Thursday Book Feature: The Cat Really Did That?

Image contains: Abbie, smiling.

Chicken Soup for the Soul: The Cat Really Did That? 101 Tales of Miracles, Mischief and Magical Moments

Edited by Amy Newmark

Copyright 2017

 

This book speaks for itself through the title. It’s one in a series of many anthologies of true, uplifting stories produced by Chicken Soup for the Soul. Here, cat lovers share all kinds of stories about their feline companions: rescued cats who thrive and become part of a family, cats who save people’s lives, and cats who alter negative behavior and comfort the dying. A quotation about cats precedes each story, and there are plenty of pictures.

I enjoyed reading of the antics of many cats in this book. According to the introduction, those reading it are encouraged to adopt a cat. I hope these stories inspire others to adopt cats, but I’m not one who will do so, at least not now.

Although I love cats and have many pleasant memories of the ones in our family when I was growing up, after six years of caring for my late husband, who was paralyzed by two strokes, I’m still not ready to care for another living thing. I realize a cat wouldn’t require as much maintenance and the reward would be worth it, but that doesn’t make the responsibility any less daunting. Maybe someday I’ll be ready. Meanwhile, I’ll socialize with cats when given the rare opportunity and continue to read books about them such as this one.

 

My Books

 

My Ideal Partner: How I Met, Married, and Cared for the Man I Loved Despite Debilitating Odds

That’s Life: New and Selected Poems

How to Build a better Mousetrap: Recollections and Reflections of a Family Caregiver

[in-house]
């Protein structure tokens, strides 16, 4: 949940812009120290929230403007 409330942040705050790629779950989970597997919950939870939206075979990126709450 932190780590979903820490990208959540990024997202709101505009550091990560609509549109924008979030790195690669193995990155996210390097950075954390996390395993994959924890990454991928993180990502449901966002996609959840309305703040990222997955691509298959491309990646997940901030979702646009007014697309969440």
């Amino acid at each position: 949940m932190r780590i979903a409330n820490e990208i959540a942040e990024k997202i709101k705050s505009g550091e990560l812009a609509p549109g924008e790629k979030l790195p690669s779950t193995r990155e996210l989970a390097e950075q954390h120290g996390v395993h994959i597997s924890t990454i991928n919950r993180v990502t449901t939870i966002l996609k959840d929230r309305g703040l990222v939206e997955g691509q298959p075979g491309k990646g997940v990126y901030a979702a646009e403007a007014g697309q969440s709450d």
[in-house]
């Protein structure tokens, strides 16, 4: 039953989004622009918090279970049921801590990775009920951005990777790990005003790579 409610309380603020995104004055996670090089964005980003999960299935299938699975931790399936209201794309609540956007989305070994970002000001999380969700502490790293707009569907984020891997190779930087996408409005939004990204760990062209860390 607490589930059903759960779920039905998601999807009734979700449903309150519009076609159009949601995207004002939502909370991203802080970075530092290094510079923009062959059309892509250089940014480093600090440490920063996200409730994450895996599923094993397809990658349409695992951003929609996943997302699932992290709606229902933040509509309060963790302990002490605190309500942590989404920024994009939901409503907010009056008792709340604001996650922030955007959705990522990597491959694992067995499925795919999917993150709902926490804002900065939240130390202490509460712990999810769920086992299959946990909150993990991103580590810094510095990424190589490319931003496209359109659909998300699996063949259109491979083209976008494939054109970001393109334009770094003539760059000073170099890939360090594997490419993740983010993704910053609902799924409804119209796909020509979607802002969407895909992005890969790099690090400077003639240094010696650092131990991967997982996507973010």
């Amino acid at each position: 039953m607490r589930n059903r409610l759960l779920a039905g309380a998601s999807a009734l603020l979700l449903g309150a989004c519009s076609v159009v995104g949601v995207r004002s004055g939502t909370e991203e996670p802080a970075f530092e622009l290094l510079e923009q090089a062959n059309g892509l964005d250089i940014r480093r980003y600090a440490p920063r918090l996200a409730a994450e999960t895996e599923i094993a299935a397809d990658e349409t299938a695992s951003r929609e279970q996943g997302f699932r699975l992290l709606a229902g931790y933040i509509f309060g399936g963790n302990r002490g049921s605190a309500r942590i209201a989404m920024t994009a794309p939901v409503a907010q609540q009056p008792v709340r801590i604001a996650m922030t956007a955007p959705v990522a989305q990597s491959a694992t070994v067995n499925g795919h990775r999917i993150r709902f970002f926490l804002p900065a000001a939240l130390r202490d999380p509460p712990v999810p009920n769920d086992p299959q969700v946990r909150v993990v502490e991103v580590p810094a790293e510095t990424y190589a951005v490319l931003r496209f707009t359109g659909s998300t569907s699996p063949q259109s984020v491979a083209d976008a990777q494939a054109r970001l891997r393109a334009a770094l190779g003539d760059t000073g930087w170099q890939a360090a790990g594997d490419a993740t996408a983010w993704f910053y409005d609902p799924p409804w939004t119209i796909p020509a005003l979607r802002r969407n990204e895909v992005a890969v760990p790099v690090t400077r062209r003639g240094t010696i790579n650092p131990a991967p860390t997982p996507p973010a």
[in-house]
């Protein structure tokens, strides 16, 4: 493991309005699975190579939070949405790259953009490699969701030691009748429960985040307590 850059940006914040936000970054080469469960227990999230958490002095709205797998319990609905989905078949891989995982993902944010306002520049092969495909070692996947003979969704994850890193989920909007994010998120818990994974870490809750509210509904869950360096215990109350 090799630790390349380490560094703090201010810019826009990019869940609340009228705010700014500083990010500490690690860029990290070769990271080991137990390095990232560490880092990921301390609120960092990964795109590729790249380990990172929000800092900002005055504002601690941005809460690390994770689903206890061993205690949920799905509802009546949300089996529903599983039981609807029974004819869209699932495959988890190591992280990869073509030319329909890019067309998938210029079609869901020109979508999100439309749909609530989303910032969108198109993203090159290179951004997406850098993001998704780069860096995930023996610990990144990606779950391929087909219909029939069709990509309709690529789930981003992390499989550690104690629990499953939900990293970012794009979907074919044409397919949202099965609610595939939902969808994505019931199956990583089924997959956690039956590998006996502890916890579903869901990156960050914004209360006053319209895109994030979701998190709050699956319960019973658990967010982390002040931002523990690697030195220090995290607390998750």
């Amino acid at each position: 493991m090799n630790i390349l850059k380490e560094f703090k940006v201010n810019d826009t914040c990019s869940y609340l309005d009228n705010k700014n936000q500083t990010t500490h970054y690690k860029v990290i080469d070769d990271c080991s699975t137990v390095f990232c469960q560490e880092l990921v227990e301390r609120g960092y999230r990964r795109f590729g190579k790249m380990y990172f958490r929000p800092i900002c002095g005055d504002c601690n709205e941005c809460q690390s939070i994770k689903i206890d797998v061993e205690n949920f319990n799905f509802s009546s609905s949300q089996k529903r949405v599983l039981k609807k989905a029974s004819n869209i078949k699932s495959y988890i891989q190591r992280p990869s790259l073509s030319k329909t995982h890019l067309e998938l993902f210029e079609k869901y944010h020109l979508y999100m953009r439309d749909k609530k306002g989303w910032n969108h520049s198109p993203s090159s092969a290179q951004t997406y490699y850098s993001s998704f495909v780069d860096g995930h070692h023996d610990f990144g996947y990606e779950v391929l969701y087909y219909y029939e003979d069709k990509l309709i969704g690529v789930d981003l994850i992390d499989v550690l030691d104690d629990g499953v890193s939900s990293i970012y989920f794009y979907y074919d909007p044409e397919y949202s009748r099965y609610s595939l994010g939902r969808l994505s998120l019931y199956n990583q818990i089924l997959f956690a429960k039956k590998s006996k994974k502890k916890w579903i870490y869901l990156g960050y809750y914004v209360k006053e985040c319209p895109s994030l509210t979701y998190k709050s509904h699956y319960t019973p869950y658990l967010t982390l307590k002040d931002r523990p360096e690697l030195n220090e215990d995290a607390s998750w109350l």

We Shall Overcome

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Thursday Book Feature: The Imortalists

The Immortalists
Benjamin, Chloe.
Copyright 2018.

In 1969, four Jewish children in New York City visit a psychic who tells each one of them the day he or she will die. These children grow up, all the while aware of their predicted death dates. The two youngest, Simon and Clara, move to San Francisco, where Simon, who is gay, becomes a dancer, and Clara becomes a magician, marries, and has a child. The next youngest, Daniel, marries and becomes a doctor, and the oldest, Varia, becomes a scientist.

I read about this book on an email list. One thing I didn’t like was the author’s shift between present and past tense. She uses past tense mostly for flashbacks, but at times, I wasn’t sure if she was flashing back or in the present. As a writer myself, I prefer the use of past tense only with flashbacks perhaps told in the past imperfect tense.

Otherwise, I found this book fascinating. I like the way the author explores the question of to know or not to know when you’ll die. It also makes you wonder if those children’s lives would have been different if they hadn’t visited that psychic and heard her predictions of when they would die.

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Abbie Johnson Taylor
We Shall Overcome
How to Build a Better Mousetrap: Recollections and Reflections of a Family Caregiver

That’s Life: New and Selected Poems
My Ideal Partner: How I Met, Married, and Cared for the Man I Loved Despite Debilitating Odds
Like Me on Facebook.

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